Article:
Phoebe Snow, 60, Jewish Poetry Man singer, dies

Phoebe Snow, a bluesy singer, guitarist and songwriter who had a defining hit of the 1970s with “Poetry Man” but then largely dropped out of the spotlight to care for her disabled daughter, has died.

Phoebe Snow

Snow, who was nominated for best new artist at the 1975 Grammys, died April 26 in Edison, N.J., from complications of a brain hemorrhage she suffered in January 2010. She was 60.

Though many assumed she was black, Snow was born Phoebe Ann Laub to white Jewish parents in New York City in 1952, and raised in Teaneck, N.J. She changed her name after seeing Phoebe Snow, an advertising character for a railroad, emblazoned on trains that passed through her hometown.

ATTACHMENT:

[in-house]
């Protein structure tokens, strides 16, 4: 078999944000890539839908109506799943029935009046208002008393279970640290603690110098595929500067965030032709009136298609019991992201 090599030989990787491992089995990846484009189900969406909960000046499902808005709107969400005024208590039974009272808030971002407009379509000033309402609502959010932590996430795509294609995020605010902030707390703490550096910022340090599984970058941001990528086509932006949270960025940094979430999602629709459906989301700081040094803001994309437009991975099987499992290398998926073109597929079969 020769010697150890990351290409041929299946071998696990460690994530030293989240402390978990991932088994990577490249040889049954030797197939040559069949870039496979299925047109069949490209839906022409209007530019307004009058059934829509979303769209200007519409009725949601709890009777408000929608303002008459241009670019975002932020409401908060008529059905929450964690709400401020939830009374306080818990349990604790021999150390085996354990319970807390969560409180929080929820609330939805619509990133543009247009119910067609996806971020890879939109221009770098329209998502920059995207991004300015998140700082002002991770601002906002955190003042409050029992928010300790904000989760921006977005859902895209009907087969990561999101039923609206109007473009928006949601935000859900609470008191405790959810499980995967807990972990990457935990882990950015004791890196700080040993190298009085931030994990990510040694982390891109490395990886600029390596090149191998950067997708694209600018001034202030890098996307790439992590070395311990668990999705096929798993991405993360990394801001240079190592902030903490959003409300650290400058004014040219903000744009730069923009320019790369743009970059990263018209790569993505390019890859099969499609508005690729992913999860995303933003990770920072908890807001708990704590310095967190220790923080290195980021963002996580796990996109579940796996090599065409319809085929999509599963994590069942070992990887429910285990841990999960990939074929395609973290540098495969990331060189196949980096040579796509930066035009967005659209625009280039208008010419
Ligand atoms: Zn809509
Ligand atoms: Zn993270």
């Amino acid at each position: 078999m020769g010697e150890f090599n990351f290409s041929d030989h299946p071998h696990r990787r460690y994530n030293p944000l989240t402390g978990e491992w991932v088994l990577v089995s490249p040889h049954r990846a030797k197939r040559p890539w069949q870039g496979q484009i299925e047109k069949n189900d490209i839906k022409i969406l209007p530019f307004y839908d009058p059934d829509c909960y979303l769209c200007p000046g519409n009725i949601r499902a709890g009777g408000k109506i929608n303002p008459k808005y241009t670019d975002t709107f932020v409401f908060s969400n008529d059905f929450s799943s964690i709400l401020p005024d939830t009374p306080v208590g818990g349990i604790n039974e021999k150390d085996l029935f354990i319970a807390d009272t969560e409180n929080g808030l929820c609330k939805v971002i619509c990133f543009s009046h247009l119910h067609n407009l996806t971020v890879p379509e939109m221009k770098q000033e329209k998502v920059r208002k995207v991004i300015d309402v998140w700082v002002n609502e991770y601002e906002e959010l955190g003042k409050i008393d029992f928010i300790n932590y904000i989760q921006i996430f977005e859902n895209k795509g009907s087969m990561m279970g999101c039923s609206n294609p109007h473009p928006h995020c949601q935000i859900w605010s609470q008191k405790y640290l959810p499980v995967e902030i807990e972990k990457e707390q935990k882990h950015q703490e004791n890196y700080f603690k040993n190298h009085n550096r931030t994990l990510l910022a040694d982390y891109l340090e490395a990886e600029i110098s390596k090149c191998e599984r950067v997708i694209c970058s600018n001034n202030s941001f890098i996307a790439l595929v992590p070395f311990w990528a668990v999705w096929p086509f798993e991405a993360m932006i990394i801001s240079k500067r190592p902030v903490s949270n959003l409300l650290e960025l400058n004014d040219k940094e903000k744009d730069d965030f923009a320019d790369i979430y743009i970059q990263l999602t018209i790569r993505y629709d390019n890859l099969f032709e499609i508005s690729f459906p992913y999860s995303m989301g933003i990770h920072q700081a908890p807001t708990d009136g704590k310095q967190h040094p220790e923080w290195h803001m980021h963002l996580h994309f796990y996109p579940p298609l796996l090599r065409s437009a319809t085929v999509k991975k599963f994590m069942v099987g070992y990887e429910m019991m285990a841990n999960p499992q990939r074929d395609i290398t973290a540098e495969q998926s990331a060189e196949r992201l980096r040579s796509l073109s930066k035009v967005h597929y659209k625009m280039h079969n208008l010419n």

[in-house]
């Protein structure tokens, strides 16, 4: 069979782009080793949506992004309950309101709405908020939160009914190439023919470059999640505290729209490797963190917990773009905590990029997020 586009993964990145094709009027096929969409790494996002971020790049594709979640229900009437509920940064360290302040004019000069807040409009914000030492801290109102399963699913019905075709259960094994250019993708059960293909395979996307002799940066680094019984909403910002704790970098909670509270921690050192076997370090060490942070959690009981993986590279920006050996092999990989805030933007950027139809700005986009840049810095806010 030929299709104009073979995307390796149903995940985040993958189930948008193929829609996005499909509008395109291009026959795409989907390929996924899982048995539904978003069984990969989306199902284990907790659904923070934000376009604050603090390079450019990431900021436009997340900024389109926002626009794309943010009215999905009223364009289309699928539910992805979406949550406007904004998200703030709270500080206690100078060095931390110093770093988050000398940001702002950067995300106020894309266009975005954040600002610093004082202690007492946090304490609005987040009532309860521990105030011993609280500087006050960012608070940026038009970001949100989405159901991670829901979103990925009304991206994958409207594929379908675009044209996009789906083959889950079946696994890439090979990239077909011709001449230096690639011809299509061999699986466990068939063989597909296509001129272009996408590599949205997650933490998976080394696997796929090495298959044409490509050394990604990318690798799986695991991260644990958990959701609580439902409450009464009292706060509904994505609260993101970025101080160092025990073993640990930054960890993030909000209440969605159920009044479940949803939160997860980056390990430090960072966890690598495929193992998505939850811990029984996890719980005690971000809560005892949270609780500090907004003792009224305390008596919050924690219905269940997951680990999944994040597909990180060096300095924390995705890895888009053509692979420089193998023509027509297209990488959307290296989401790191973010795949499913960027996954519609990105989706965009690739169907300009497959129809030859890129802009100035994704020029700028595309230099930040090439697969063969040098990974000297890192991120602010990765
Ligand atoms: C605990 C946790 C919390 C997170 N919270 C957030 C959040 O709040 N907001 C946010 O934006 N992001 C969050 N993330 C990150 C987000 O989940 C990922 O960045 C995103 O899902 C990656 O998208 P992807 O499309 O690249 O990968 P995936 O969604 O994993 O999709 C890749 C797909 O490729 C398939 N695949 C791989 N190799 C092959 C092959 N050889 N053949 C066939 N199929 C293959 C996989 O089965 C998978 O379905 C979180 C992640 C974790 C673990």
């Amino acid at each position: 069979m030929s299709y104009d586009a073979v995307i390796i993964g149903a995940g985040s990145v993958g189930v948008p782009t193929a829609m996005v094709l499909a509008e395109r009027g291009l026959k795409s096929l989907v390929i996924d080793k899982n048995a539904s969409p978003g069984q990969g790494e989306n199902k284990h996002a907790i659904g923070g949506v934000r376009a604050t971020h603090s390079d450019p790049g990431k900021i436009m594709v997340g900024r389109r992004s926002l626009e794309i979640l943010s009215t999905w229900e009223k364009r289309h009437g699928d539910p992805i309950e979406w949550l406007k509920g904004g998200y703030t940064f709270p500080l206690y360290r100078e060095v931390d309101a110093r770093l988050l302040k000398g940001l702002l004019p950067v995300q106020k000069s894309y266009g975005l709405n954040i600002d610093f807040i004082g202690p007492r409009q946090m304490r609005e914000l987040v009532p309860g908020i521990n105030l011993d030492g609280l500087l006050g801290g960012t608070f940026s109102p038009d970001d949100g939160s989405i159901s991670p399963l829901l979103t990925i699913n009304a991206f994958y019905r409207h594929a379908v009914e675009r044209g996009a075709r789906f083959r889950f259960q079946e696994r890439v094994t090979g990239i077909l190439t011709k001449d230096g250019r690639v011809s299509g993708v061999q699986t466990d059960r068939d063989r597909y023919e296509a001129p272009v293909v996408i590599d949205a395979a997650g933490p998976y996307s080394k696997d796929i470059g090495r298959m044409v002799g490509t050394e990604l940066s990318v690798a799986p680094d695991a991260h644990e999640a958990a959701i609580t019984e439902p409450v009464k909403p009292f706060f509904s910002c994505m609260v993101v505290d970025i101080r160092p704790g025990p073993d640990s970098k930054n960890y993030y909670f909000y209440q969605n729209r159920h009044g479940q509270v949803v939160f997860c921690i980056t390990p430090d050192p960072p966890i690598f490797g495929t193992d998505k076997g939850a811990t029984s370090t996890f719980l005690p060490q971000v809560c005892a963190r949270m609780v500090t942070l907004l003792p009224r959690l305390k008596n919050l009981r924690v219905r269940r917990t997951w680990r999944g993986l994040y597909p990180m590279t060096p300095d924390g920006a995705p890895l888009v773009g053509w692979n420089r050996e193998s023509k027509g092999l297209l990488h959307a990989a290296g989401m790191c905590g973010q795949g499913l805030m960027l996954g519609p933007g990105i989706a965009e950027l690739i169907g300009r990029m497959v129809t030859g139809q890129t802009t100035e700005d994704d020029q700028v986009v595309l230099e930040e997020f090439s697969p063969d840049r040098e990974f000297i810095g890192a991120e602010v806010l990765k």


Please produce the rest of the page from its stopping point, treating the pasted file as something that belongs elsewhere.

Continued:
Known as a folk guitarist who made forays into jazz and blues, Snow put her stamp on soul classics such as “Shakey Ground,” “Love Makes a Woman” and “Mercy, Mercy, Mercy” on more than a half dozen albums. Her first record, “Phoebe Snow,” came out in 1974.

Not long after “Poetry Man” reached the Top 5 on the pop singles chart in 1975, Snow’s daughter, Valerie Rose, was born with severe brain damage, and Snow decided to care for her at home rather than place her in an institution. Valerie died in 2007 at age 31.

In 2003, Snow released the CD “Natural Wonder,” her first album of new, original material in 14 years. Her other albums include 1989’s “Something Real,” and 1981’s “Rock Away.” In 2008, she released a live album titled “Live” and a best-of CD in 2001. — ap